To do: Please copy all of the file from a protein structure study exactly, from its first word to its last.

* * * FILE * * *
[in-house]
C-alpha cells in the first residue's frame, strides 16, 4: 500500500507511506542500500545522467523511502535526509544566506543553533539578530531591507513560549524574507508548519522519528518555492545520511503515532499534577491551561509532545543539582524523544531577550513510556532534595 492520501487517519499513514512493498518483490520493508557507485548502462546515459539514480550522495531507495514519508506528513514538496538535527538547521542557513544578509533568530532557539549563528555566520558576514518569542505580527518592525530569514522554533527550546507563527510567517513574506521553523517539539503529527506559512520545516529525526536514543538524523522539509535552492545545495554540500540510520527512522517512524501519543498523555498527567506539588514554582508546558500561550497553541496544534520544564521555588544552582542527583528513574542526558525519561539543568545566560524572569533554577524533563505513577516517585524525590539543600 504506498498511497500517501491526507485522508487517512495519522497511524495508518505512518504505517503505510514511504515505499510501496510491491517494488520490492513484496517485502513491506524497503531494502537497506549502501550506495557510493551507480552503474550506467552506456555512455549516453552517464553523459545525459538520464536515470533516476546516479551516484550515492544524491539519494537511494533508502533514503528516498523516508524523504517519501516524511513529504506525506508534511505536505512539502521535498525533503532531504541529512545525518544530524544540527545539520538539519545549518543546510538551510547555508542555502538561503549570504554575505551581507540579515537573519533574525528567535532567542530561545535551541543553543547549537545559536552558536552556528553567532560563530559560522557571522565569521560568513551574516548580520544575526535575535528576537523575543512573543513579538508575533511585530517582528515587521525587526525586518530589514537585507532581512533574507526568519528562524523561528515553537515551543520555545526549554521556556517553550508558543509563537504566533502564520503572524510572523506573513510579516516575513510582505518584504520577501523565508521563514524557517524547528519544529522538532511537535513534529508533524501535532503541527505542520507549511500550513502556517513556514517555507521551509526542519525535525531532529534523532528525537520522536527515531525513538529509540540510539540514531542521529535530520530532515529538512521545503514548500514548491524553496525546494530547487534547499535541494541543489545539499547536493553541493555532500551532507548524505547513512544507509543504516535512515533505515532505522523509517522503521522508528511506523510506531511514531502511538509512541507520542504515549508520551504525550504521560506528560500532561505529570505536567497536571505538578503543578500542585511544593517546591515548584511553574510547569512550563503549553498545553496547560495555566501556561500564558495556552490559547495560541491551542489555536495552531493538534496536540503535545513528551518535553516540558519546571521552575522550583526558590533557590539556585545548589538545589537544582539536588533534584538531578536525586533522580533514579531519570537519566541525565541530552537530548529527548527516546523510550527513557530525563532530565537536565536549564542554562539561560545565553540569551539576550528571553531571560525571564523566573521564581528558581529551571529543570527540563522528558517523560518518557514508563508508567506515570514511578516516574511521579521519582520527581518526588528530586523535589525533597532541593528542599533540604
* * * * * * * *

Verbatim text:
[in-house]
C-alpha cells in the first residue's frame, strides 16, 4: 500500500507511506542500500545522467523511502535526509544566506543553533539578530531591507513560549524574507508548519522519528518555492545520511503515532499534577491551561509532545543539582524523544531577550513510556532534595 492520501487517519499513514512493498518483490520493508557507485548502462546515459539514480550522495531507495514519508506528513514538496538535527538547521542557513544578509533568530532557539549563528555566520558576514518569542505580527518592525530569514522554533527550546507563527510567517513574506521553523517539539503529527506559512520545516529525526536514543538524523522539509535552492545545495554540500540510520527512522517512524501519543498523555498527567506539588514554582508546558500561550497553541496544534520544564521555588544552582542527583528513574542526558525519561539543568545566560524572569533554577524533563505513577516517585524525590539543600 504506498498511497500517501491526507485522508487517512495519522497511524495508518505512518504505517503505510514511504515505499510501496510491491517494488520490492513484496517485502513491506524497503531494502537497506549502501550506495557510493551507480552503474550506467552506456555512455549516453552517464553523459545525459538520464536515470533516476546516479551516484550515492544524491539519494537511494533508502533514503528516498523516508524523504517519501516524511513529504506525506508534511505536505512539502521535498525533503532531504541529512545525518544530524544540527545539520538539519545549518543546510538551510547555508542555502538561503549570504554575505551581507540579515537573519533574525528567535532567542530561545535551541543553543547549537545559536552558536552556528553567532560563530559560522557571522565569521560568513551574516548580520544575526535575535528576537523575543512573543513579538508575533511585530517582528515587521525587526525586518530589514537585507532581512533574507526568519528562524523561528515553537515551543520555545526549554521556556517553550508558543509563537504566533502564520503572524510572523506573513510579516516575513510582505518584504520577501523565508521563514524557517524547528519544529522538532511537535513534529508533524501535532503541527505542520507549511500550513502556517513556514517555507521551509526542519525535525531532529534523532528525537520522536527515531525513538529509540540510539540514531542521529535530520530532515529538512521545503514548500514548491524553496525546494530547487534547499535541494541543489545539499547536493553541493555532500551532507548524505547513512544507509543504516535512515533505515532505522523509517522503521522508528511506523510506531511514531502511538509512541507520542504515549508520551504525550504521560506528560500532561505529570505536567497536571505538578503543578500542585511544593517546591515548584511553574510547569512550563503549553498545553496547560495555566501556561500564558495556552490559547495560541491551542489555536495552531493538534496536540503535545513528551518535553516540558519546571521552575522550583526558590533557590539556585545548589538545589537544582539536588533534584538531578536525586533522580533514579531519570537519566541525565541530552537530548529527548527516546523510550527513557530525563532530565537536565536549564542554562539561560545565553540569551539576550528571553531571560525571564523566573521564581528558581529551571529543570527540563522528558517523560518518557514508563508508567506515570514511578516516574511521579521519582520527581518526588528530586523535589525533597532541593528542599533540604